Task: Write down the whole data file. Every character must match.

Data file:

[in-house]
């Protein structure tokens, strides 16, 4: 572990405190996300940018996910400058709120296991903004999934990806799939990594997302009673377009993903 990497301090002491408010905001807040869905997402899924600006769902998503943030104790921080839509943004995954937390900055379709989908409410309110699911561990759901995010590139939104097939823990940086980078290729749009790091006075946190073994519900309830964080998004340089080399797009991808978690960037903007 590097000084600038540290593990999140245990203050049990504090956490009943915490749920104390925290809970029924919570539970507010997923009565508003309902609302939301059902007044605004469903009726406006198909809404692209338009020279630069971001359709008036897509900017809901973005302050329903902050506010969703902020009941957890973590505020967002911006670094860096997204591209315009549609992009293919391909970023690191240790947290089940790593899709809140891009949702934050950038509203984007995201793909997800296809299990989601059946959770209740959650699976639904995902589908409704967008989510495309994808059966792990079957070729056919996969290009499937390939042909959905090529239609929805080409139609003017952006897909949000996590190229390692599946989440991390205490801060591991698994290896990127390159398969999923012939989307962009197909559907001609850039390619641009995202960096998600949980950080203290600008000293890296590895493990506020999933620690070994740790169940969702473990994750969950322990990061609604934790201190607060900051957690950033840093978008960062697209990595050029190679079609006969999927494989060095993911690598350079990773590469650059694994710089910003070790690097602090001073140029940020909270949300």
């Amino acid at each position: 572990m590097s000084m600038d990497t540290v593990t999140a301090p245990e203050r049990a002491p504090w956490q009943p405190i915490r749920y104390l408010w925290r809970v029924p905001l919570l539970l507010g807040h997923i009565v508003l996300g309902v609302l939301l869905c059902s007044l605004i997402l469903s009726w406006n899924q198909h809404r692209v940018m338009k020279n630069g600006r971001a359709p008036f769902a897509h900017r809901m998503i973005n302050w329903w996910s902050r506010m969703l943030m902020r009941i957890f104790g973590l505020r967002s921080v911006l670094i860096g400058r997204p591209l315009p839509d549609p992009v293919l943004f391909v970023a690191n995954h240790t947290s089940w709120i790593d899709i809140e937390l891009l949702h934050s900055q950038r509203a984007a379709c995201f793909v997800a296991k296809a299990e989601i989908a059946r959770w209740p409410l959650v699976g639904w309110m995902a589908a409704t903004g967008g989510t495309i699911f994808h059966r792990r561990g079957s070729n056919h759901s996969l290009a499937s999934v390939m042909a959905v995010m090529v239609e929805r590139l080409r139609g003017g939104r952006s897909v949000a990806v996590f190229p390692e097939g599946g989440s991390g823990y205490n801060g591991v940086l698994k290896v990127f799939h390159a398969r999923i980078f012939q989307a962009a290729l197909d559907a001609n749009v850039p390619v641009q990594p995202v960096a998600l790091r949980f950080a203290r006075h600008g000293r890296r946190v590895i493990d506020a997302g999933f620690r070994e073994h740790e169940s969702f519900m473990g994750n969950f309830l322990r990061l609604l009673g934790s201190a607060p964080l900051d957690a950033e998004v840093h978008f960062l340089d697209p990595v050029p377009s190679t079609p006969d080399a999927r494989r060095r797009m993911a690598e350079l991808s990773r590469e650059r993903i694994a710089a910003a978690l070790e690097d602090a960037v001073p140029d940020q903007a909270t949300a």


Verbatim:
[in-house]
């Protein structure tokens, strides 16, 4: 572990405190996300940018996910400058709120296991903004999934990806799939990594997302009673377009993903 990497301090002491408010905001807040869905997402899924600006769902998503943030104790921080839509943004995954937390900055379709989908409410309110699911561990759901995010590139939104097939823990940086980078290729749009790091006075946190073994519900309830964080998004340089080399797009991808978690960037903007 590097000084600038540290593990999140245990203050049990504090956490009943915490749920104390925290809970029924919570539970507010997923009565508003309902609302939301059902007044605004469903009726406006198909809404692209338009020279630069971001359709008036897509900017809901973005302050329903902050506010969703902020009941957890973590505020967002911006670094860096997204591209315009549609992009293919391909970023690191240790947290089940790593899709809140891009949702934050950038509203984007995201793909997800296809299990989601059946959770209740959650699976639904995902589908409704967008989510495309994808059966792990079957070729056919996969290009499937390939042909959905090529239609929805080409139609003017952006897909949000996590190229390692599946989440991390205490801060591991698994290896990127390159398969999923012939989307962009197909559907001609850039390619641009995202960096998600949980950080203290600008000293890296590895493990506020999933620690070994740790169940969702473990994750969950322990990061609604934790201190607060900051957690950033840093978008960062697209990595050029190679079609006969999927494989060095993911690598350079990773590469650059694994710089910003070790690097602090001073140029940020909270949300």
């Amino acid at each position: 572990m590097s000084m600038d990497t540290v593990t999140a301090p245990e203050r049990a002491p504090w956490q009943p405190i915490r749920y104390l408010w925290r809970v029924p905001l919570l539970l507010g807040h997923i009565v508003l996300g309902v609302l939301l869905c059902s007044l605004i997402l469903s009726w406006n899924q198909h809404r692209v940018m338009k020279n630069g600006r971001a359709p008036f769902a897509h900017r809901m998503i973005n302050w329903w996910s902050r506010m969703l943030m902020r009941i957890f104790g973590l505020r967002s921080v911006l670094i860096g400058r997204p591209l315009p839509d549609p992009v293919l943004f391909v970023a690191n995954h240790t947290s089940w709120i790593d899709i809140e937390l891009l949702h934050s900055q950038r509203a984007a379709c995201f793909v997800a296991k296809a299990e989601i989908a059946r959770w209740p409410l959650v699976g639904w309110m995902a589908a409704t903004g967008g989510t495309i699911f994808h059966r792990r561990g079957s070729n056919h759901s996969l290009a499937s999934v390939m042909a959905v995010m090529v239609e929805r590139l080409r139609g003017g939104r952006s897909v949000a990806v996590f190229p390692e097939g599946g989440s991390g823990y205490n801060g591991v940086l698994k290896v990127f799939h390159a398969r999923i980078f012939q989307a962009a290729l197909d559907a001609n749009v850039p390619v641009q990594p995202v960096a998600l790091r949980f950080a203290r006075h600008g000293r890296r946190v590895i493990d506020a997302g999933f620690r070994e073994h740790e169940s969702f519900m473990g994750n969950f309830l322990r990061l609604l009673g934790s201190a607060p964080l900051d957690a950033e998004v840093h978008f960062l340089d697209p990595v050029p377009s190679t079609p006969d080399a999927r494989r060095r797009m993911a690598e350079l991808s990773r590469e650059r993903i694994a710089a910003a978690l070790e690097d602090a960037v001073p140029d940020q903007a909270t949300a």